In 1975 when Beirut-born Mona Hatoum was on holiday in London, civil war broke out in Lebanon and the capital city’s airport closed for nine months. The 23-year-old found herself in Britain on her own without her family, but it ended up being the beginning of a long and illustrious art career.
In 1981, Hatoum graduated from the Slade School of Fine Art in London, becoming known for her performances and video pieces that were used to explore the fragility and strength of the human body under duress. Most notable was Performance Still in 1985 which saw the artist walking barefoot through Brixton, a pair of Dr. Martens tied to her ankles by the laces. She also explored family, displacement and female sexuality in a video made up of photographs of her mother showering, as well as letters from her during a time of conflict in Lebanon – using them to show a personal view of the war and the effects it had on both her and her family.
By the late ‘80s she moved away from performances and video, instead creating sculptures and installations, leading her to be nominated for the Turner Prize in 1995 – beaten to the award by Damien Hirst. Despite her long career, the first major survey of Hatoum’s work in the UK is only now showing in an exhibition at Tate Modern, covering all 35 years’ worth of her work.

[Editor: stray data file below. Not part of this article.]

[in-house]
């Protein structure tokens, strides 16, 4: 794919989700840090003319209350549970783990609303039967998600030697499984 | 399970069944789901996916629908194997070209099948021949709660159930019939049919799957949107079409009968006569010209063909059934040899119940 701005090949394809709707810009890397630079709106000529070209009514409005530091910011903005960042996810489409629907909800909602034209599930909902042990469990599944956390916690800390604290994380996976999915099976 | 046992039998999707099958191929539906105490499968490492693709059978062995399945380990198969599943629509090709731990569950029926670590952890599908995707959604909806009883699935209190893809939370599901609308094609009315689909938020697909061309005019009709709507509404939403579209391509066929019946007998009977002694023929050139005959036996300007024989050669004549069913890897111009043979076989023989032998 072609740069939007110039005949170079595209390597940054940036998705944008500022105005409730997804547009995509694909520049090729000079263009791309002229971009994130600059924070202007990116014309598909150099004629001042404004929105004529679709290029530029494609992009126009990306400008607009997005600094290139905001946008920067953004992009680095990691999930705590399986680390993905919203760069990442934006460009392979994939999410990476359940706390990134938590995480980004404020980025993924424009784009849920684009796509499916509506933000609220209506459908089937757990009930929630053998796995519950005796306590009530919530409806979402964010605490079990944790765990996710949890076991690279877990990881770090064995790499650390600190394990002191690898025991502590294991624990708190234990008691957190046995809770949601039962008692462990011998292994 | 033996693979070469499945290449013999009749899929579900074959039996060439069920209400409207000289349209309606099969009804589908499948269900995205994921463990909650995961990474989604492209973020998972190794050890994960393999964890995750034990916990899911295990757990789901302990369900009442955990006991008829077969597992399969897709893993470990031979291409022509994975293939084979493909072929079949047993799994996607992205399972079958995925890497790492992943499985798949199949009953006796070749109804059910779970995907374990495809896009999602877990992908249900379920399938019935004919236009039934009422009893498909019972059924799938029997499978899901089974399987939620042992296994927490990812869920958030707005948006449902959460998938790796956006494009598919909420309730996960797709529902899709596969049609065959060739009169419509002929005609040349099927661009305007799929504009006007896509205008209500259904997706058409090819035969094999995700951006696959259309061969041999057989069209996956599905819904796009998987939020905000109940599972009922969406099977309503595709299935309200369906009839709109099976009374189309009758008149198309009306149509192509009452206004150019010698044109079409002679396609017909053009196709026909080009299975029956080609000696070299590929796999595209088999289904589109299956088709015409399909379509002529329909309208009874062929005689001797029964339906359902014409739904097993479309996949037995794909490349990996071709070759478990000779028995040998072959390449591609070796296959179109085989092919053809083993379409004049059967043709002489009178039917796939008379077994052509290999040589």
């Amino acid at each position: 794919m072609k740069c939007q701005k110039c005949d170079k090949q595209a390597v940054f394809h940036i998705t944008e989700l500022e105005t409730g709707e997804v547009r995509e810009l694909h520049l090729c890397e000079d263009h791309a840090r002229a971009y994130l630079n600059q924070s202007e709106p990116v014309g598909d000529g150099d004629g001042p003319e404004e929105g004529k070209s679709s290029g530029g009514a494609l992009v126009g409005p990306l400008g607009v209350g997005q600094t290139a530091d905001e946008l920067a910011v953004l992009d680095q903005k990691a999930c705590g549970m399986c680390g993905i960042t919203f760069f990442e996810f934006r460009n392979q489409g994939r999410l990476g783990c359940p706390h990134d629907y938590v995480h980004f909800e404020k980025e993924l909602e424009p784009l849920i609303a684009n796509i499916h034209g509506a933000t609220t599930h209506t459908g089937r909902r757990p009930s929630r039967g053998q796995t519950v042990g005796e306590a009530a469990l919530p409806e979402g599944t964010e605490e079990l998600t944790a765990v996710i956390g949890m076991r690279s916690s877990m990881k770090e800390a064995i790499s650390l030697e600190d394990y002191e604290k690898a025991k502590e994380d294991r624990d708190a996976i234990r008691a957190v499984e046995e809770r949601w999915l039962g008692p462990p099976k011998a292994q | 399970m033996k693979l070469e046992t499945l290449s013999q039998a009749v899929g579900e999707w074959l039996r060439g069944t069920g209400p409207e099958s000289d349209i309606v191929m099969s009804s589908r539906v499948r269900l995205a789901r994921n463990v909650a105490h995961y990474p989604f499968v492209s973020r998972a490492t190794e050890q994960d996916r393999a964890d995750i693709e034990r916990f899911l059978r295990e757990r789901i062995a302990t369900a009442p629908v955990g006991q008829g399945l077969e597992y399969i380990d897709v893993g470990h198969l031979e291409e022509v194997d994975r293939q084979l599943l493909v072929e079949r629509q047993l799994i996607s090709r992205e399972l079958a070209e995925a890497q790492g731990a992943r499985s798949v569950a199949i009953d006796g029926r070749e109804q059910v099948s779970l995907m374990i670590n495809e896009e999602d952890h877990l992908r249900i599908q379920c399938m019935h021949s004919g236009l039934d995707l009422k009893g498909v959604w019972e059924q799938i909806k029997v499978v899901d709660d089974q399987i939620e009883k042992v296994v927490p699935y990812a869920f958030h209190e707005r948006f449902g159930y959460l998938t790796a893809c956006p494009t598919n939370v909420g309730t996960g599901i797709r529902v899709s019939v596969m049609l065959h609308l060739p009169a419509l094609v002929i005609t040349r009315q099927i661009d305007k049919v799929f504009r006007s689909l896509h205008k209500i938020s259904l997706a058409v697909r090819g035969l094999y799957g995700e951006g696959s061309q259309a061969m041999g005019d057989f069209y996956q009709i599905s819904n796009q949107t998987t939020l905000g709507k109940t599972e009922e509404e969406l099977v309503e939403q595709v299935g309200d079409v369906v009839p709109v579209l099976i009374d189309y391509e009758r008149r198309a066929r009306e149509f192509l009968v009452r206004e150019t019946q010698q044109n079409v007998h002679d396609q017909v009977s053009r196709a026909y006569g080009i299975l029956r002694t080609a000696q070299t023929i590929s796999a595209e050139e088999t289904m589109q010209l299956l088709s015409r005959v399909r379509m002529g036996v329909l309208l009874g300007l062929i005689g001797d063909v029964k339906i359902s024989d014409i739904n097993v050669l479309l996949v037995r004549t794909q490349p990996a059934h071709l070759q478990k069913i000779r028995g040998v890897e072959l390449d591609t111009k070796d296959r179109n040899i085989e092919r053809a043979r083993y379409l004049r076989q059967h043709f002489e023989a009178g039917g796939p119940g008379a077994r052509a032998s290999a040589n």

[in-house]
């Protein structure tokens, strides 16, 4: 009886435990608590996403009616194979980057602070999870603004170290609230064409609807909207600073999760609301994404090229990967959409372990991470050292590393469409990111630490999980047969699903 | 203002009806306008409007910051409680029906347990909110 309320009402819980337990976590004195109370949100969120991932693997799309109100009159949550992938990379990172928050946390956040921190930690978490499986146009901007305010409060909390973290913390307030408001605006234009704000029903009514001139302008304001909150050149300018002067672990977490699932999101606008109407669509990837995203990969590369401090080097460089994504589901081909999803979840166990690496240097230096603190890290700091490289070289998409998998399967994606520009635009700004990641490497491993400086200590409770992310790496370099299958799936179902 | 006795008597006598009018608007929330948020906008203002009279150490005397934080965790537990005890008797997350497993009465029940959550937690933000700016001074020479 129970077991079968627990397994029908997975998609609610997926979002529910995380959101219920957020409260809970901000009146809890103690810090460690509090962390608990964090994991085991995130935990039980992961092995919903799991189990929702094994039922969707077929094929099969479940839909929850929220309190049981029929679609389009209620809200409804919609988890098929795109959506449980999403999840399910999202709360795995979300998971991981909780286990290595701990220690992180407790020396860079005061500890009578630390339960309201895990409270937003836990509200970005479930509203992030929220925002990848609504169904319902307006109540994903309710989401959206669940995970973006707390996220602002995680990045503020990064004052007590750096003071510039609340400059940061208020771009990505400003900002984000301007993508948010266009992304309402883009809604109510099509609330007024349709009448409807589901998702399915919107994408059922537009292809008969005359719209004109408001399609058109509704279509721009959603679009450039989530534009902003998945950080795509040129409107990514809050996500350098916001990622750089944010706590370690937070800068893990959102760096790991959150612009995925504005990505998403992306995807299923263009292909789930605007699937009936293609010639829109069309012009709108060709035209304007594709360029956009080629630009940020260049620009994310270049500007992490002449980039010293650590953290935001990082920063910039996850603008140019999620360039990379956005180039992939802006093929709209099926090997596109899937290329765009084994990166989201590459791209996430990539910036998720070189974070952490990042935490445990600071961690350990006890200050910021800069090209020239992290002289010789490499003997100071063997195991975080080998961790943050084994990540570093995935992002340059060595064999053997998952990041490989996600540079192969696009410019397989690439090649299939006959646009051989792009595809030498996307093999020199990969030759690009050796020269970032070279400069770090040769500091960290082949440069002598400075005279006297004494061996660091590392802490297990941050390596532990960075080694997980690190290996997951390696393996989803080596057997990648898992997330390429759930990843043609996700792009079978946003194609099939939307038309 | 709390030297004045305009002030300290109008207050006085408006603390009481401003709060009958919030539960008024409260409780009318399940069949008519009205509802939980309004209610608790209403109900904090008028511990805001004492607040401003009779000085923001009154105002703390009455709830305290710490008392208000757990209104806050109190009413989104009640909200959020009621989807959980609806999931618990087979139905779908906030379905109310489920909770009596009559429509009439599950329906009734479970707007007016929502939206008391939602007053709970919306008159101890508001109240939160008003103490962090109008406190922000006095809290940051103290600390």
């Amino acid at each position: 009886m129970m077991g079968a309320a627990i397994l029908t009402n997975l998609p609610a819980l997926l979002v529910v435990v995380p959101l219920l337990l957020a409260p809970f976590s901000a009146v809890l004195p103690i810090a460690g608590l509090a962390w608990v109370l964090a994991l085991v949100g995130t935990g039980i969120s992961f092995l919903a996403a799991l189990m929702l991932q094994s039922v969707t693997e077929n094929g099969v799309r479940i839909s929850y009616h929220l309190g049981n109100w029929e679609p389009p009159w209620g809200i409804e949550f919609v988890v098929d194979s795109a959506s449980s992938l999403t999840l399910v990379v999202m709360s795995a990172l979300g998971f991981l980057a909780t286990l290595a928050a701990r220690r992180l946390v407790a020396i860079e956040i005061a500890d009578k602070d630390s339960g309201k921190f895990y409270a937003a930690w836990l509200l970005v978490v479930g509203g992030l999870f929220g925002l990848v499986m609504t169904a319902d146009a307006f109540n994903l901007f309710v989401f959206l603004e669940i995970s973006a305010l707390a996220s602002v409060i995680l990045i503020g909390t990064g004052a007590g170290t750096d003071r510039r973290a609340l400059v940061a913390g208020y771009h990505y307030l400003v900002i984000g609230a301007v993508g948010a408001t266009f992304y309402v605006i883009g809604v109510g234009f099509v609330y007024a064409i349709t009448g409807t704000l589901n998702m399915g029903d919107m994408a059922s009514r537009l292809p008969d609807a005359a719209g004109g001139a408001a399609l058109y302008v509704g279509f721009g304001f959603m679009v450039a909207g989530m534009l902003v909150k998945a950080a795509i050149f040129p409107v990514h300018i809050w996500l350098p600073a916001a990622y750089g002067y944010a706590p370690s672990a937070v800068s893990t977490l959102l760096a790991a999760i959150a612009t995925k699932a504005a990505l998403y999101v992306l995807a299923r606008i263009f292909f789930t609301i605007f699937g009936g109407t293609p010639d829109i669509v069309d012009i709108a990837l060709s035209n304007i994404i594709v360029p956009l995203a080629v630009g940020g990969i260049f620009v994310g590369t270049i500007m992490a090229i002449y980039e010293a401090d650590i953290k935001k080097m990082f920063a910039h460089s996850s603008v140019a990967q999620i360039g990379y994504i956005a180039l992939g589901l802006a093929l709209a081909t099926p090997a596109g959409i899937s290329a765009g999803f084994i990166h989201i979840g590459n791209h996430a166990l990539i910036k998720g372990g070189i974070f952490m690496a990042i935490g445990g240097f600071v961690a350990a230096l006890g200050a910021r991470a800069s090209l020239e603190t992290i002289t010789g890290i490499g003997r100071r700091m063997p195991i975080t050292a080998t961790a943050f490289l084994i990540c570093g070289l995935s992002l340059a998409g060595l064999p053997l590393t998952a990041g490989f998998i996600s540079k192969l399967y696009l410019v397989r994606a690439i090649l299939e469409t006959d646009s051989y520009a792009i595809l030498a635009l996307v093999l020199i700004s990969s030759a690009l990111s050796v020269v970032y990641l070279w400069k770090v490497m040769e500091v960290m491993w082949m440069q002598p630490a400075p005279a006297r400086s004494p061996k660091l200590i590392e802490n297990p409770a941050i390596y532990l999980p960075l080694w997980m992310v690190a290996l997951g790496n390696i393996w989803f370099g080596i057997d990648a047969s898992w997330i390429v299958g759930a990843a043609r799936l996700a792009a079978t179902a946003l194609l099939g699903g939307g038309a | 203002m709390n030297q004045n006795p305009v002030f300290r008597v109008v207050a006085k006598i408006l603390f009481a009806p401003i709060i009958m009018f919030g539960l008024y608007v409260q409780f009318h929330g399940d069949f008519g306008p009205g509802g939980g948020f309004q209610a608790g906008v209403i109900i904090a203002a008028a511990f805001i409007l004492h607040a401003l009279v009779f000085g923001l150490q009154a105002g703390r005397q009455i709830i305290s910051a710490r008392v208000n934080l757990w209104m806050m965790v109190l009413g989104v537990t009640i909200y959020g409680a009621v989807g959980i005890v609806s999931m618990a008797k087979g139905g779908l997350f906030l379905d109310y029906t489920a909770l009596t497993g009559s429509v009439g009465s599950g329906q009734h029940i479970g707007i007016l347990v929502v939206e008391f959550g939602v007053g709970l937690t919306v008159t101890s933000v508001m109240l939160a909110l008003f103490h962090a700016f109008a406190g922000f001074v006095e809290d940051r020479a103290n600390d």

Blending beauty with horror and everyday objects with disturbing elements, Hatoum evokes a sense of familiarity, revulsion and fascination in everything she creates. Born to Palestinian parents, she often draws on her roots in her work – from the Murano glass sculptures of hand grenades in Natura morta (medical cabinet) in 2012, to Light Sentence in 1992; an enclosure of mesh wire lockers that symbolise confinement and disorientation. Entrapment is a running theme, with Hatoum often focusing on the social and political restrictions that are placed on people in modern society.
The exhibition, organised by the Centre Pompidou, will be at Tate Modern until 21 August 2016. For more information, visit the Tate website.
Words by Angharad Jones